Azure Service Bus is a message-queueing technology. In this introductory blog, you will learn what Azure Service Bus is and when to use it, see examples of how to set up and use it, and find the resources you need to learn more or to try it out yourself.
In this post, I present a tiny .NET Core C# JWT API demo that creates and parses a JSON Web Token (JWT). A self-contained Swagger UI dashboard exercises the API.
We can’t dead-drop a JWT demo without wrapping it in words about JWT background. I’ll set the scene by introducing tokens, JWTs, and surveying session state residency tradeoffs. We’ll then migrate to, high-level JWT JWT use cases, and arguments about if or when to use JWTs.
I seek to give equal coverage to JWT upsides and downsides. Let’s get started.
For more than a decade, we have been developing applications with C# and XAML. Throughout that time, the pair has really only been known for Desktop (WPF) and UWP applications.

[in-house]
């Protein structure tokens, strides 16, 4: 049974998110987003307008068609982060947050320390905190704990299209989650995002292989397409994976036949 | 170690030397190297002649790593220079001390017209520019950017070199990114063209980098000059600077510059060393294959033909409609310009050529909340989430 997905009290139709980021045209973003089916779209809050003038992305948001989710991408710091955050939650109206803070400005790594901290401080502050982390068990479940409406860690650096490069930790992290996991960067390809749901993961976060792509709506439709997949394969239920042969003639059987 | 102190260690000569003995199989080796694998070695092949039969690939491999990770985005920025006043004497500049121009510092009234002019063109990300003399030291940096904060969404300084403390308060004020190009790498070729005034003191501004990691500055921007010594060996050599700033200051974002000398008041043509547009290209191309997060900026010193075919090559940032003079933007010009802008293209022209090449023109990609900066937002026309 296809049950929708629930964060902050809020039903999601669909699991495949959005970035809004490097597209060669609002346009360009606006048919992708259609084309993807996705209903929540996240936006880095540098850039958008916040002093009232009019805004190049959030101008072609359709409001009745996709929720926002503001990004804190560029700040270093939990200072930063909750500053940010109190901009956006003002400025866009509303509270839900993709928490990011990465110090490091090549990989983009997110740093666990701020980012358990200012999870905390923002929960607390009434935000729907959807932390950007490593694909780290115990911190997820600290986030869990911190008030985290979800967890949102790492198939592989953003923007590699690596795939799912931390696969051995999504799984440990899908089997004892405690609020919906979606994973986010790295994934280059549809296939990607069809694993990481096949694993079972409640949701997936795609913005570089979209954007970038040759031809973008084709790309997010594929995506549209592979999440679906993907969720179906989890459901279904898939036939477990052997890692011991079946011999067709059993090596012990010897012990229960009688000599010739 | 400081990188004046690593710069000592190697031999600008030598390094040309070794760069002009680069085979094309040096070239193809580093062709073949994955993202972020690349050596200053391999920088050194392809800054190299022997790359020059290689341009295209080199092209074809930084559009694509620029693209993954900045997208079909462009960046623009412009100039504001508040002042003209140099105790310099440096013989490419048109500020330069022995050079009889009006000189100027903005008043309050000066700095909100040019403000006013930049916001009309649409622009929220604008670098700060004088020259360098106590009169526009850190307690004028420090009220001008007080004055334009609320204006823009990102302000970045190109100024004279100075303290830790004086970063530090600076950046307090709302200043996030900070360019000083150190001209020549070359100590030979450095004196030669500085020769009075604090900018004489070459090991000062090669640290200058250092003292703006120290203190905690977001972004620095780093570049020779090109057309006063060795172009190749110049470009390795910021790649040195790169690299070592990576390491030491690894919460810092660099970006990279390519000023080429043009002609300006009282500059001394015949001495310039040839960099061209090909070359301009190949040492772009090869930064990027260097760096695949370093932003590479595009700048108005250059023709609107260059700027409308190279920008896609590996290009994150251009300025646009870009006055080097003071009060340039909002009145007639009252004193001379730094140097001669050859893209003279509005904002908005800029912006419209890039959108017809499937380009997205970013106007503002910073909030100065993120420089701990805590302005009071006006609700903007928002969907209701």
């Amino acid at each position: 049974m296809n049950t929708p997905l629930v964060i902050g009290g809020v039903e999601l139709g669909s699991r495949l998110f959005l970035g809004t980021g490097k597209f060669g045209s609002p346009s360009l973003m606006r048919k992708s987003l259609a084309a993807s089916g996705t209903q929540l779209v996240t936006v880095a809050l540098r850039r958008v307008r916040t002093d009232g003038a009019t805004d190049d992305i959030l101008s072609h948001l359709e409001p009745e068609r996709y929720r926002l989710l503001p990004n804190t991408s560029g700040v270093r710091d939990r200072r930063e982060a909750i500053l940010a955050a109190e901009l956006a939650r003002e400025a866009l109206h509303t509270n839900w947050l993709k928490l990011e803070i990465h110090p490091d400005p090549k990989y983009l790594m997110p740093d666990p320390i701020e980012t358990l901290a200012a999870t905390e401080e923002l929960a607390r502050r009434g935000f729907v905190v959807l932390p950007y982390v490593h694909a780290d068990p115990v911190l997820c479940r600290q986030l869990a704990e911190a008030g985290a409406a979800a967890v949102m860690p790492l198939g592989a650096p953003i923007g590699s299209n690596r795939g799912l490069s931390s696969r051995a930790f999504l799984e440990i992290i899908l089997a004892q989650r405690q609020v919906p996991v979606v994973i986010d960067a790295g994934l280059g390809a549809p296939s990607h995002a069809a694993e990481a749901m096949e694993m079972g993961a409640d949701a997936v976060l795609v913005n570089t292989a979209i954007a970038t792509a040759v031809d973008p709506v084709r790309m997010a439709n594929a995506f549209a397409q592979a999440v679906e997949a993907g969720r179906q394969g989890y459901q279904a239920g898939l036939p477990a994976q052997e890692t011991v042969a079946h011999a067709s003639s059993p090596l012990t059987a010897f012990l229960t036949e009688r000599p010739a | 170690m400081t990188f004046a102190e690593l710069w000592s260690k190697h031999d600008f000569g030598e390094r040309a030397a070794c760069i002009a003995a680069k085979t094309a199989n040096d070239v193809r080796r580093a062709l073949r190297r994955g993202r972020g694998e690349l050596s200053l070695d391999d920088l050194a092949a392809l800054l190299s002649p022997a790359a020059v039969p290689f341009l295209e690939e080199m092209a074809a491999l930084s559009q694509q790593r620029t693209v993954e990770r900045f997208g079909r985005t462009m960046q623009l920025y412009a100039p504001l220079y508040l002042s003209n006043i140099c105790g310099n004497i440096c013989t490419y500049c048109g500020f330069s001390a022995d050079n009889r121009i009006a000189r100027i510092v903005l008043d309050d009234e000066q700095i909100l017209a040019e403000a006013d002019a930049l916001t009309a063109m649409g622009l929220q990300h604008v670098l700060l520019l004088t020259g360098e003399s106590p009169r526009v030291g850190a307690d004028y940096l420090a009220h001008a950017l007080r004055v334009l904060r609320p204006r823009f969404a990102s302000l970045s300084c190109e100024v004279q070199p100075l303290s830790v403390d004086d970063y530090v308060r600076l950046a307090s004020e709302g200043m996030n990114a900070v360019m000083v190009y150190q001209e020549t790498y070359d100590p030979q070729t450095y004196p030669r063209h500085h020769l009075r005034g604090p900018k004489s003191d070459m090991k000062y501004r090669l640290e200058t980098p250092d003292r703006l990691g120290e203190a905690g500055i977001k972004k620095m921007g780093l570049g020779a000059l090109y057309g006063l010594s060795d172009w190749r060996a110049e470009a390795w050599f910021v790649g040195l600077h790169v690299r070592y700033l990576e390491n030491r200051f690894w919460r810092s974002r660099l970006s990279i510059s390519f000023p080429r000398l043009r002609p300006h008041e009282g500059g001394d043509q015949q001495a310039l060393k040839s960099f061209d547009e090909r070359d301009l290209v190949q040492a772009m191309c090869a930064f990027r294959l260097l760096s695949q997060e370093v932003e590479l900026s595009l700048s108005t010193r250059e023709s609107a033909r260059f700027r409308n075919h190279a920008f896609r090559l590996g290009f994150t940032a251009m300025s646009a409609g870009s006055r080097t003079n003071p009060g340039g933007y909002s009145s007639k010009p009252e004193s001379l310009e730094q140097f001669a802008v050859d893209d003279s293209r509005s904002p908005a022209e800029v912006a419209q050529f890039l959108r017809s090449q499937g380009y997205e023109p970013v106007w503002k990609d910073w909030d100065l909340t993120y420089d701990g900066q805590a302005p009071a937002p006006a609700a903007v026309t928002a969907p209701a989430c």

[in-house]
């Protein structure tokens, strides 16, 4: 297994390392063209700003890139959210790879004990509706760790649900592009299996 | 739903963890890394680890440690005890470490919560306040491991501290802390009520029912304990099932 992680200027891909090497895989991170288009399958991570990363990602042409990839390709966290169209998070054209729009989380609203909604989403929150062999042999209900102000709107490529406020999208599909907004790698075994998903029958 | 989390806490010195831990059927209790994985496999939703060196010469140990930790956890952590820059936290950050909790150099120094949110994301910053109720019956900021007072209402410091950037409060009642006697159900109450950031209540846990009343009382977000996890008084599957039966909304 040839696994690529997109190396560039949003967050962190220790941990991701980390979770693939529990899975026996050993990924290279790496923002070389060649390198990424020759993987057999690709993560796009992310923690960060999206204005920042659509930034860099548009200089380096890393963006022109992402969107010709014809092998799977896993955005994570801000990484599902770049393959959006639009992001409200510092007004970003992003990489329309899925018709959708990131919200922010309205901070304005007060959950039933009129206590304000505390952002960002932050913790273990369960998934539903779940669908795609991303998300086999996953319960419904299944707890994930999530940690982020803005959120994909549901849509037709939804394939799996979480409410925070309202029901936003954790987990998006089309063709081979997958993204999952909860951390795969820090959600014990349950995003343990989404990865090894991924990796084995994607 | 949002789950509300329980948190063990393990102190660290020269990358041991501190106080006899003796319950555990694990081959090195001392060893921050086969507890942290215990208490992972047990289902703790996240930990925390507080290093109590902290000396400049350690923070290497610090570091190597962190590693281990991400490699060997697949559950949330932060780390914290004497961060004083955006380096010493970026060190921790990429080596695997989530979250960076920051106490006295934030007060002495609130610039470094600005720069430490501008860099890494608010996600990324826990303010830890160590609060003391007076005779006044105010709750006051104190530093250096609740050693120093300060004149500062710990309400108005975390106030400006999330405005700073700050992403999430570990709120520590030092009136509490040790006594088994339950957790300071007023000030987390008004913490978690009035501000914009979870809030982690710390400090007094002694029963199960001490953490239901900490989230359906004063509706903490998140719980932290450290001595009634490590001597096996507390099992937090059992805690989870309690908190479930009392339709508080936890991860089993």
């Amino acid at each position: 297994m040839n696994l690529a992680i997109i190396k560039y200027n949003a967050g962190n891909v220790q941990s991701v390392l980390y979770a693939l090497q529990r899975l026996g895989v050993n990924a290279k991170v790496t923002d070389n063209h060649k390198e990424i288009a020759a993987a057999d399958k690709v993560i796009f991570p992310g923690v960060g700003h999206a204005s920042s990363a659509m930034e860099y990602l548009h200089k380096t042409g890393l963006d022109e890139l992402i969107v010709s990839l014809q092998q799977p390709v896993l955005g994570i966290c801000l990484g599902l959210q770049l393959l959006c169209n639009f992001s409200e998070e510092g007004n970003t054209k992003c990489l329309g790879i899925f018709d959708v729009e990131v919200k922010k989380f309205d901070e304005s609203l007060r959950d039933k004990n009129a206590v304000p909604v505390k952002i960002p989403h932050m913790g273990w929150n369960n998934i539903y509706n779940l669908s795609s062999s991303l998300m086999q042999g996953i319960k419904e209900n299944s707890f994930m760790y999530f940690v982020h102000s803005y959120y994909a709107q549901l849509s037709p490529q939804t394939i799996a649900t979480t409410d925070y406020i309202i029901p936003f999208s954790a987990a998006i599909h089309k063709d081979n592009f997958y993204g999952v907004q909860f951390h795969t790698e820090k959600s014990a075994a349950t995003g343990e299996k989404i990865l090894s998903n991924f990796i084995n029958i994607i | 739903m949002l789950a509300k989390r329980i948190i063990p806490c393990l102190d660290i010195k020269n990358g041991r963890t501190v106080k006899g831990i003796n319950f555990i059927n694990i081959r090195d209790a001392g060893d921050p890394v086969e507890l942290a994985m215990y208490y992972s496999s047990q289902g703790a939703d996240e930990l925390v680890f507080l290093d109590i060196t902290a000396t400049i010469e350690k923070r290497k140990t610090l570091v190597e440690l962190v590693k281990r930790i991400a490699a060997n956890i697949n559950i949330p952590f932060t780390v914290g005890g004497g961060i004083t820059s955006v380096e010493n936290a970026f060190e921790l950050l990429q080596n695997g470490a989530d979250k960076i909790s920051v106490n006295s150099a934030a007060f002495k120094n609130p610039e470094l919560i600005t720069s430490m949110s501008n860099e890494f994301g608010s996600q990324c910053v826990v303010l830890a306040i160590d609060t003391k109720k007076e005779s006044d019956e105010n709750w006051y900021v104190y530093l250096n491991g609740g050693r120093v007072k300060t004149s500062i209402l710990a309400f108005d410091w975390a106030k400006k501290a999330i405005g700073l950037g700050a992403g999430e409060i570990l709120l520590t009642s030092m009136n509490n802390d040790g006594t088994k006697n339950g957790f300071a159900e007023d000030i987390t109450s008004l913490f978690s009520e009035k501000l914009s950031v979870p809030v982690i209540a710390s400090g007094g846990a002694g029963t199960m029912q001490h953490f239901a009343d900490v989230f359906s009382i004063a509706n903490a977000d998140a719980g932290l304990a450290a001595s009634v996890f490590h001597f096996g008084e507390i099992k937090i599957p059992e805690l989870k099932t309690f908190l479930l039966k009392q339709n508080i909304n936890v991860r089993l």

Later came Xamarin, which utilizes C# as a unified language to share between all platforms. Then Xamarin.Forms was introduced, which was different in that it utilized XAML to develop the user interface with a single codebase for cross-platform (iOS, Android, UWP).
This progression has excited all the WPF developers out there. The only remaining platform left was web development. At one time, Silverlight was the option, but it was deprecated because of heavy loading and security concerns of browser plug-in solutions.
Then came the WebAssembly [also known as Web Assembly Modules (WASM)] that web browsers can directly execute without having to parse a source file.
In this post, we will discuss how to create a rich user browser interface using the cross-platform Uno Platform and WebAssembly technology. The example application will walk through building Models, ViewModel and View under a shared project that is common to all different platform-specific projects.